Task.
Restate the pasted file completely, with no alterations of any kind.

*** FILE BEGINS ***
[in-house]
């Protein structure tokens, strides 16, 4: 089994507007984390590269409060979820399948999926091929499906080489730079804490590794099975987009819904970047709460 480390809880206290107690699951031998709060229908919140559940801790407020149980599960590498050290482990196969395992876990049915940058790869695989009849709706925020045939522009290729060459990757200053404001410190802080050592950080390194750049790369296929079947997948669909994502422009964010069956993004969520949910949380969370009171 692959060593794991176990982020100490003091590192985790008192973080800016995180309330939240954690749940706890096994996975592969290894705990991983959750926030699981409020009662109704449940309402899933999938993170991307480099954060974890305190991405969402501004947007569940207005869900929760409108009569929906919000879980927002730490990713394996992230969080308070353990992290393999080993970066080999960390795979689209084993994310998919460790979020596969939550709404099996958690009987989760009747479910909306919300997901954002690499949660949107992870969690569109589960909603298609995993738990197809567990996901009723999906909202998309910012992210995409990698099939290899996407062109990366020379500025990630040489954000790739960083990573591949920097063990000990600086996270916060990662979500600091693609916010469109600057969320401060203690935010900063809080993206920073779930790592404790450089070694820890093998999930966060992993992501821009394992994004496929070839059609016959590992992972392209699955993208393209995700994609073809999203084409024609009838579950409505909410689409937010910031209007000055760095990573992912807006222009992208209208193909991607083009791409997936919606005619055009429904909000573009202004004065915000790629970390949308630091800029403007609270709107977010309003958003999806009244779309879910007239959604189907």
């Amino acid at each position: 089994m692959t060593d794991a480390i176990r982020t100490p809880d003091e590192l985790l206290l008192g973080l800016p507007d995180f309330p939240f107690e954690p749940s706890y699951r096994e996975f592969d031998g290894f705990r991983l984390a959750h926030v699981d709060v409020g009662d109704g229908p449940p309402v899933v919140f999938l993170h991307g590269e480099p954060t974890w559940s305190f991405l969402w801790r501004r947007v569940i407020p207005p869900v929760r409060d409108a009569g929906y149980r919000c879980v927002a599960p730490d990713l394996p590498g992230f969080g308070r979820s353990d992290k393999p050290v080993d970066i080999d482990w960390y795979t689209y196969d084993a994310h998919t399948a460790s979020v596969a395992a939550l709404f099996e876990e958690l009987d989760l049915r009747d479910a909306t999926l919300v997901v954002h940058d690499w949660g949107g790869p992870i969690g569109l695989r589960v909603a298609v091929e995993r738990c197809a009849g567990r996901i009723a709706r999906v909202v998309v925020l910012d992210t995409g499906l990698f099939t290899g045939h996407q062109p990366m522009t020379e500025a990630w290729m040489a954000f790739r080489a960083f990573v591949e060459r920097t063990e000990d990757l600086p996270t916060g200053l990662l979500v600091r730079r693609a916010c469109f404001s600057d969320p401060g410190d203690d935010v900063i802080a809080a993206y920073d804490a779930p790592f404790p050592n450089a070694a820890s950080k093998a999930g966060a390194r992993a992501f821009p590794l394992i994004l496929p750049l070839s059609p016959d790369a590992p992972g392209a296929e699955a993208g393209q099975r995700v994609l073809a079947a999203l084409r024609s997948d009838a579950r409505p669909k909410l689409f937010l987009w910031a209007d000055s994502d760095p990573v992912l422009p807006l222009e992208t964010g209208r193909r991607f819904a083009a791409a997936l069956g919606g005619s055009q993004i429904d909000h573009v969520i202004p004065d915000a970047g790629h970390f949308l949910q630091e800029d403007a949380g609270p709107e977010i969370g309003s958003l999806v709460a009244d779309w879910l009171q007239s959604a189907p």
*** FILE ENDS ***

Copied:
[in-house]
């Protein structure tokens, strides 16, 4: 089994507007984390590269409060979820399948999926091929499906080489730079804490590794099975987009819904970047709460 480390809880206290107690699951031998709060229908919140559940801790407020149980599960590498050290482990196969395992876990049915940058790869695989009849709706925020045939522009290729060459990757200053404001410190802080050592950080390194750049790369296929079947997948669909994502422009964010069956993004969520949910949380969370009171 692959060593794991176990982020100490003091590192985790008192973080800016995180309330939240954690749940706890096994996975592969290894705990991983959750926030699981409020009662109704449940309402899933999938993170991307480099954060974890305190991405969402501004947007569940207005869900929760409108009569929906919000879980927002730490990713394996992230969080308070353990992290393999080993970066080999960390795979689209084993994310998919460790979020596969939550709404099996958690009987989760009747479910909306919300997901954002690499949660949107992870969690569109589960909603298609995993738990197809567990996901009723999906909202998309910012992210995409990698099939290899996407062109990366020379500025990630040489954000790739960083990573591949920097063990000990600086996270916060990662979500600091693609916010469109600057969320401060203690935010900063809080993206920073779930790592404790450089070694820890093998999930966060992993992501821009394992994004496929070839059609016959590992992972392209699955993208393209995700994609073809999203084409024609009838579950409505909410689409937010910031209007000055760095990573992912807006222009992208209208193909991607083009791409997936919606005619055009429904909000573009202004004065915000790629970390949308630091800029403007609270709107977010309003958003999806009244779309879910007239959604189907």
């Amino acid at each position: 089994m692959t060593d794991a480390i176990r982020t100490p809880d003091e590192l985790l206290l008192g973080l800016p507007d995180f309330p939240f107690e954690p749940s706890y699951r096994e996975f592969d031998g290894f705990r991983l984390a959750h926030v699981d709060v409020g009662d109704g229908p449940p309402v899933v919140f999938l993170h991307g590269e480099p954060t974890w559940s305190f991405l969402w801790r501004r947007v569940i407020p207005p869900v929760r409060d409108a009569g929906y149980r919000c879980v927002a599960p730490d990713l394996p590498g992230f969080g308070r979820s353990d992290k393999p050290v080993d970066i080999d482990w960390y795979t689209y196969d084993a994310h998919t399948a460790s979020v596969a395992a939550l709404f099996e876990e958690l009987d989760l049915r009747d479910a909306t999926l919300v997901v954002h940058d690499w949660g949107g790869p992870i969690g569109l695989r589960v909603a298609v091929e995993r738990c197809a009849g567990r996901i009723a709706r999906v909202v998309v925020l910012d992210t995409g499906l990698f099939t290899g045939h996407q062109p990366m522009t020379e500025a990630w290729m040489a954000f790739r080489a960083f990573v591949e060459r920097t063990e000990d990757l600086p996270t916060g200053l990662l979500v600091r730079r693609a916010c469109f404001s600057d969320p401060g410190d203690d935010v900063i802080a809080a993206y920073d804490a779930p790592f404790p050592n450089a070694a820890s950080k093998a999930g966060a390194r992993a992501f821009p590794l394992i994004l496929p750049l070839s059609p016959d790369a590992p992972g392209a296929e699955a993208g393209q099975r995700v994609l073809a079947a999203l084409r024609s997948d009838a579950r409505p669909k909410l689409f937010l987009w910031a209007d000055s994502d760095p990573v992912l422009p807006l222009e992208t964010g209208r193909r991607f819904a083009a791409a997936l069956g919606g005619s055009q993004i429904d909000h573009v969520i202004p004065d915000a970047g790629h970390f949308l949910q630091e800029d403007a949380g609270p709107e977010i969370g309003s958003l999806v709460a009244d779309w879910l009171q007239s959604a189907p």